According to the International Monetary Fund (IMF), Ukraine is settling its obligations on schedule. The institution expects this to continue in the future, which means rejecting the possibility of Kyiv’s debt restructuring. The IMF has said that in the short term, the priority of support for Ukraine from the international community should be grant aid. Earlier, Prime Minister Denys Shmyhal said that the government was not considering debt restructuring, but expressed the hope that lenders would take such an initiative.
Deputy Prime Minister for Reintegration Iryna Vereshchuk predicts the possibility of another wave of refugees once the heating season begins (usually this would be in mid-October), particularly from parts of the Zaporizhzhia Oblast, including Enerhodar, which has been cut off from gas supplies. According to Vereshchuk, 4.5 million people have registered as internal refugees, while the real number of such refugees is close to 7 million. Germany plans to set aside an additional €2.4 billion by the end of the year to fund the upkeep of refugees from Ukraine, of whom there are 800,000 in Germany (30% of whom are under 14 years old).
- The aggressor’s troops concentrated primarily on trying to surround Sloviansk, but due to the determination of the Ukrainian army and their preparation of their positions, as well as the use of Western artillery systems, the defenders succeeded in successfully holding off the attacks. The failures on the frontline are explained by Russian propaganda as support from the West, which is supposed to be fighting a so-called proxy war with Russia. In propaganda terms, this thesis is used to justify the strikes on Ukrainian cities: in Kharkiv, the Hartron-Express research and industrial complex – allegedly a dislocation point for Western mercenaries – was shelled; in Dnipro, the Pivdenmash plant, allegedly used as a training site for the Ukrainian army by Western instructors; and in Vinnytsia, the command post of the armed forces, where a meeting with foreign arms suppliers was to be held.
- Shoigu’s call for an intensification of hostilities does not signify the formal end of the ‘operational pause’ (declared for some of the troops involved in the capture of Lysychansk) and the transition to the next stage of the task, that of taking control of the entire Donetsk Oblast. Despite the ‘pause’, fighting in the region has continued on a regular and permanent basis in recent weeks. The minister’s visit was mainly of a disciplinary nature, with the aim of mobilising the commanders in charge of the Donetsk direction to take effective measures to reduce the scale of Ukrainian artillery strikes on weapons depots and command posts. The Kremlin’s growing impatience stems from the fact that since the seizure of Lysychansk in early July, the invaders have failed to make significant military progress on any section of the front.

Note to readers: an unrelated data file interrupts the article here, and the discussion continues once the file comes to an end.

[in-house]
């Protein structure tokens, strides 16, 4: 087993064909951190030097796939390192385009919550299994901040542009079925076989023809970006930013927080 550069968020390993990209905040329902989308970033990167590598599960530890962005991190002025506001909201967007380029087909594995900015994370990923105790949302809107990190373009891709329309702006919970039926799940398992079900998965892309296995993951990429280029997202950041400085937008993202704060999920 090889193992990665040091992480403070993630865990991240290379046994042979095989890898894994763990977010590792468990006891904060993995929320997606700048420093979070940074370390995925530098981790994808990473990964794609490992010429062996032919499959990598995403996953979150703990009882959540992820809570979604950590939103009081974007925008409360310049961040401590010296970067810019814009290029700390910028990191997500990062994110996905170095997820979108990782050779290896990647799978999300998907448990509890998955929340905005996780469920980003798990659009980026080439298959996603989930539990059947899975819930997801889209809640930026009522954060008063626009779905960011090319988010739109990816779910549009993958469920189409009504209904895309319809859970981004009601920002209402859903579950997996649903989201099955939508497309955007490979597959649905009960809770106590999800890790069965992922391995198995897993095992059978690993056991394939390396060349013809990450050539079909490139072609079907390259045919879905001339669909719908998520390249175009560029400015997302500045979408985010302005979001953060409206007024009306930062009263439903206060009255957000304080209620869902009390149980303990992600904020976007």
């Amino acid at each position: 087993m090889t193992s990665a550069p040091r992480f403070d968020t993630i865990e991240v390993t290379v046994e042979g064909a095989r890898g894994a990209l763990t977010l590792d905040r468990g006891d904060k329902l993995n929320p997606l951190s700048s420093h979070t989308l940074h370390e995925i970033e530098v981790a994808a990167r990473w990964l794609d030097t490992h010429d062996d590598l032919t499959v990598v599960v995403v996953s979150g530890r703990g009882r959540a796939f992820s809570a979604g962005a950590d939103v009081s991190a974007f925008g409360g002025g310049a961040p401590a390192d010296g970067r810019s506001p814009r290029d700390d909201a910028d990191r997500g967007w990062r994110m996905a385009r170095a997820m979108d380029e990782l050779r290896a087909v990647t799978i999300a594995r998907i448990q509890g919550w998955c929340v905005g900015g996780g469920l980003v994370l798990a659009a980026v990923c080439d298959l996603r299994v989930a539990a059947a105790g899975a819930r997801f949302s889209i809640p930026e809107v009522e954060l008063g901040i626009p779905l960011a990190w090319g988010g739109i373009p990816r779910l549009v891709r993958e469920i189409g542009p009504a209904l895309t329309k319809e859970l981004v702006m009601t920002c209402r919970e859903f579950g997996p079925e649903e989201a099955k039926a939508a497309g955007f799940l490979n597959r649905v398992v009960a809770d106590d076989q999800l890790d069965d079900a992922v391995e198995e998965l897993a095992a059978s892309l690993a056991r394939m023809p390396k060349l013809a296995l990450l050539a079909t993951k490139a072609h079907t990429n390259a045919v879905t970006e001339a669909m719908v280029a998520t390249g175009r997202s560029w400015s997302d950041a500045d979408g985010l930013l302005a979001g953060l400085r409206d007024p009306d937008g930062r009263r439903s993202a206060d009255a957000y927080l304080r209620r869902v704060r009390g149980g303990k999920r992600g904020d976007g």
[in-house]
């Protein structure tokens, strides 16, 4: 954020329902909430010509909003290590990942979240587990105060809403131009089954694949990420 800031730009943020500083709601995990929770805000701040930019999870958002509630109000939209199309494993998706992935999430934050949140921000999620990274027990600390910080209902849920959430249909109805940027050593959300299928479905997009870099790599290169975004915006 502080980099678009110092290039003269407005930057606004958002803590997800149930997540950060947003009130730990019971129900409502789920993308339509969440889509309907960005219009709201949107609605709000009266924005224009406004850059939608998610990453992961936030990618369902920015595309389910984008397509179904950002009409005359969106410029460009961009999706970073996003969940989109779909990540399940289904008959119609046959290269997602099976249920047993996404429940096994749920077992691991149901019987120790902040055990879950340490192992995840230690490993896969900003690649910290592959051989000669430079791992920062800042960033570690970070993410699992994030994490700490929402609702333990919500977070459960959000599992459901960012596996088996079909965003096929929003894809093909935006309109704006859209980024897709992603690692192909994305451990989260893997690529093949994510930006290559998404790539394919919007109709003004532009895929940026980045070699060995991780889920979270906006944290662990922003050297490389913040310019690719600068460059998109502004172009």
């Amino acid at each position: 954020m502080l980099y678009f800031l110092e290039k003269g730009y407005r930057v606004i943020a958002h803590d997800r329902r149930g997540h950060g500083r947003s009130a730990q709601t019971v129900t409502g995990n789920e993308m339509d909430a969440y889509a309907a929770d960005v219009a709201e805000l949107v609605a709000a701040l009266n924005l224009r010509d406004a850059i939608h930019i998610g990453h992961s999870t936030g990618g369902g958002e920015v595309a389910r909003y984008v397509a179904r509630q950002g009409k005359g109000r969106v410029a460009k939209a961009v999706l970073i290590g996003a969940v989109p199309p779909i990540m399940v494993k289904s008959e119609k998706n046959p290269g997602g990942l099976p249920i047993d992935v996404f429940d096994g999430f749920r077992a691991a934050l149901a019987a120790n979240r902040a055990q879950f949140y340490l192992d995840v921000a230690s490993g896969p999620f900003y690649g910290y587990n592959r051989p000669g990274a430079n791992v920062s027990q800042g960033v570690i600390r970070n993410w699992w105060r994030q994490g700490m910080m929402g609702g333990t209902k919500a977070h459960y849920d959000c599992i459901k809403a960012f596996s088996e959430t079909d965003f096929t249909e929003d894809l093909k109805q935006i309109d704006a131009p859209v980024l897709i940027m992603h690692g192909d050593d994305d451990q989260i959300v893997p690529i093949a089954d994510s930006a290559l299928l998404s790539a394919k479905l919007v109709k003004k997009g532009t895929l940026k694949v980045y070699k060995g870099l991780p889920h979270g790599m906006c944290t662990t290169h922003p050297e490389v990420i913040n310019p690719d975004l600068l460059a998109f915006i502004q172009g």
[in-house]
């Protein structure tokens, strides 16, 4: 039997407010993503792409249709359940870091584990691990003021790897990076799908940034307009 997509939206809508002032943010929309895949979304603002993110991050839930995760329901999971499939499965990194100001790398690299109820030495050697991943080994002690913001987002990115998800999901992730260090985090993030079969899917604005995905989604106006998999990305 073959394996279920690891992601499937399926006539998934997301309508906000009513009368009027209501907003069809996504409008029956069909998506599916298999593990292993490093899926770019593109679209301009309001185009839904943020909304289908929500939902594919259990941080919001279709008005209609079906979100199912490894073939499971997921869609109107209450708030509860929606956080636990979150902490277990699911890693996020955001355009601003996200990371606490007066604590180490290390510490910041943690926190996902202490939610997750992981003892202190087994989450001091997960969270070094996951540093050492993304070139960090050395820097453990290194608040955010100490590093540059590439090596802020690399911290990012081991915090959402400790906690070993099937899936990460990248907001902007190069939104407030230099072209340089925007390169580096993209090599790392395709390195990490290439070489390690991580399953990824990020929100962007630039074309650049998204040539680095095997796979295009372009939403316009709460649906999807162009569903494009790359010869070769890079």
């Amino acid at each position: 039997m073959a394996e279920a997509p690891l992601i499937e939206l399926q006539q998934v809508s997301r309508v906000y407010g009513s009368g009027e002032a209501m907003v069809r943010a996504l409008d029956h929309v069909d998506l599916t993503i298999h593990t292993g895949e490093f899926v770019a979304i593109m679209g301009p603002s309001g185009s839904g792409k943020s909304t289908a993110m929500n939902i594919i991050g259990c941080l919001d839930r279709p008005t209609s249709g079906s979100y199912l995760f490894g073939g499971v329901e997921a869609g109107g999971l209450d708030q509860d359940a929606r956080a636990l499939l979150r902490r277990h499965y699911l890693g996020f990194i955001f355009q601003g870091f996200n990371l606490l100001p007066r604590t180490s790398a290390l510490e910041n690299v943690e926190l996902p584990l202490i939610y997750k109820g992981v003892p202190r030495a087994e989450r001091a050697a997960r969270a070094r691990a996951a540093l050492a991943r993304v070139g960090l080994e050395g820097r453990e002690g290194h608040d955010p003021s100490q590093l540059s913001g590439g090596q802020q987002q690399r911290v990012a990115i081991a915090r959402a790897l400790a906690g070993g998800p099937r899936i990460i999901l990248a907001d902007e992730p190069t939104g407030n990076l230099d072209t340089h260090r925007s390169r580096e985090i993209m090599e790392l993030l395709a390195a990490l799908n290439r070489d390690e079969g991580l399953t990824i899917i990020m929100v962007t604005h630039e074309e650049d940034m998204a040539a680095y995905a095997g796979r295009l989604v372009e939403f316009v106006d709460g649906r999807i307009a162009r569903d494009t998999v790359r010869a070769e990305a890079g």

- Bakanov – a childhood friend of Zelensky’s with no experience in the special services – became head of the SBU in 2019. He was supposed to be a trusted man of the president and, as an outsider, to foster further reform of the service. However, during his three years at the head of the SBU, he failed to gain authority in this structure and did not purge it of employees collaborating with the Russians. The immediate cause of Bakanov’s and Venediktova’s resignation was a series of scandals related to the revelation of SBU and Prosecutor General’s Office officials’ collaboration with the occupying forces (including the detention of the former head of the SBU board in Crimea on suspicion of treason and the former head of the SBU board in the Kherson Oblast). The head of the President’s Office, Andriy Yermak, who is regarded as the second most influential man in the country and who in recent years has effectively eliminated many of Zelensky’s trusted associates from his close circle or marginalised them, is considered to be the initiator of these reshuffles. The current changes in the Prosecutor General’s Office and the SBU suggest that their new leadership will be loyal to Yermak and increase the influence of the presidential office on the security institutions.
- The arrival of a new wave of refugees – both internal and those going abroad – seems very likely in the autumn. The main factor forcing people to leave will probably be heating problems in parts of Ukrainian regions. This applies not only to the Zaporizhzhia Oblast – what remains uncertain is whether heating plants damaged by warfare, e.g. in Chernihiv and Kremenchuk, will be repaired. Russian troops are likely to continue destroying heating infrastructure in other cities. Emigration will also be encouraged by the deteriorating economic situation and difficulties in finding work.